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Resources on Media and Media Literacy

What is media literacy and why is it important for kids?

According to a Kaiser Foundation study, kids spend the equivalent of a full-time workweek using media each week [1]. As parents, we need to make sure our kids know how to “read” the media, so that they learn what we want them to learn from it, and don't learn things we would consider to be the wrong messages. Knowing how to “read” messages in the media (including TV, movies, magazines, advertisements, computer and video games, popular music, and the Internet) is called media literacy.

Kids need to learn to:

  • Recognize how media messages influence and manipulate us.
  • Think critically about media messages—to uncover hidden messages and values.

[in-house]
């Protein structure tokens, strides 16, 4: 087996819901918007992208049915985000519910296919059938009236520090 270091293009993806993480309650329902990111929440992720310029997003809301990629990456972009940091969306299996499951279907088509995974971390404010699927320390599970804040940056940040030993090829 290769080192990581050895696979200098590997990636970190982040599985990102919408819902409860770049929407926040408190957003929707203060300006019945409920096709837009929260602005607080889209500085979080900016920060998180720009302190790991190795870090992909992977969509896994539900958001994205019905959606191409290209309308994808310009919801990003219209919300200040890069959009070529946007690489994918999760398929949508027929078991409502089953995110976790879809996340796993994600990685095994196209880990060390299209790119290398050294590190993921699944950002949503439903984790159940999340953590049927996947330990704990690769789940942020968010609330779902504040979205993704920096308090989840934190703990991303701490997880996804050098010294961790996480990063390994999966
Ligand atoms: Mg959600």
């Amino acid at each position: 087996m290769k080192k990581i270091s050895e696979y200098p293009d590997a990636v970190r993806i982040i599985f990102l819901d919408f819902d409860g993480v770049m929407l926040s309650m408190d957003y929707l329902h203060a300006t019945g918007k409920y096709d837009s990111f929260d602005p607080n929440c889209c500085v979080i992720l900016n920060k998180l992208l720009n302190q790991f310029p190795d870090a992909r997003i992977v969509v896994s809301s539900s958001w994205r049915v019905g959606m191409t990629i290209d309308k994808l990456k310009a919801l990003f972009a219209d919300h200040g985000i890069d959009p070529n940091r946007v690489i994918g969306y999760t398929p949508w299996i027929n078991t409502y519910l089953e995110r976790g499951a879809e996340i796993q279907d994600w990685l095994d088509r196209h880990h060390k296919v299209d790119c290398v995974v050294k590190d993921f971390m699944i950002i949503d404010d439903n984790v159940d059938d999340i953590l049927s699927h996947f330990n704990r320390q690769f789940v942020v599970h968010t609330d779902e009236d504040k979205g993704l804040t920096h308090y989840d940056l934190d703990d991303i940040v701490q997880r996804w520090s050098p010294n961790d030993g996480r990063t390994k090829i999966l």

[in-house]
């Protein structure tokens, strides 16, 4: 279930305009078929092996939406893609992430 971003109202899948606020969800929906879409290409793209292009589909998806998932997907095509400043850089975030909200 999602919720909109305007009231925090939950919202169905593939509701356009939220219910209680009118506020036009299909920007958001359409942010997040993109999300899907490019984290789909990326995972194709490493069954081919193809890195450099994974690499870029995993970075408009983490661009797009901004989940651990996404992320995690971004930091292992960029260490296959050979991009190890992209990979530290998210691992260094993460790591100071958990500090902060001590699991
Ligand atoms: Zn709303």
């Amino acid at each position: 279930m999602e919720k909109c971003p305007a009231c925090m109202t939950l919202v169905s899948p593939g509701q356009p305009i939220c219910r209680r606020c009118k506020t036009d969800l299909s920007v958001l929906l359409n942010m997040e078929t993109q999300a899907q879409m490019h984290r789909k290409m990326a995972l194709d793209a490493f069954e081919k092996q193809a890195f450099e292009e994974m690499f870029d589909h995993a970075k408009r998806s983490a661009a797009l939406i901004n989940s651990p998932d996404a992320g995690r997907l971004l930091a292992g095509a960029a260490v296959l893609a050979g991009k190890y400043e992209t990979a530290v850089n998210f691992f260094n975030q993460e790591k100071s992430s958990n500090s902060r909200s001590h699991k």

• Interpret media messages in ways that do not damage their self-esteem.

Here are some resources for parents and teachers:

Media guides for parents:
Some websites offer media ratings and educational guides to help parents make decisions about what might be appropriate for their kids.  Of course the best way to determine the appropriateness of a movie, TV show, or media game is to try it yourself, or view it with your child.  Here is one guide/rating site:

Media Literacy Organizations:

For Kids and Young People:


African-Americans in the Media:

Related topics on YourChild :

Related YourChild podcasts:


[1] Rideout V, Roberts DF, Foehr UG.  Generation M: media in the lives of 8-18 year-olds (executive summary).  A Kaiser Family Foundation Study.  March 2005.

Compiled by Kyla Boyse, R.N. Reviewed by faculty and staff at the University of Michigan

Updated November 2009



U-M Health System Related Sites:
U-M Pediatrics


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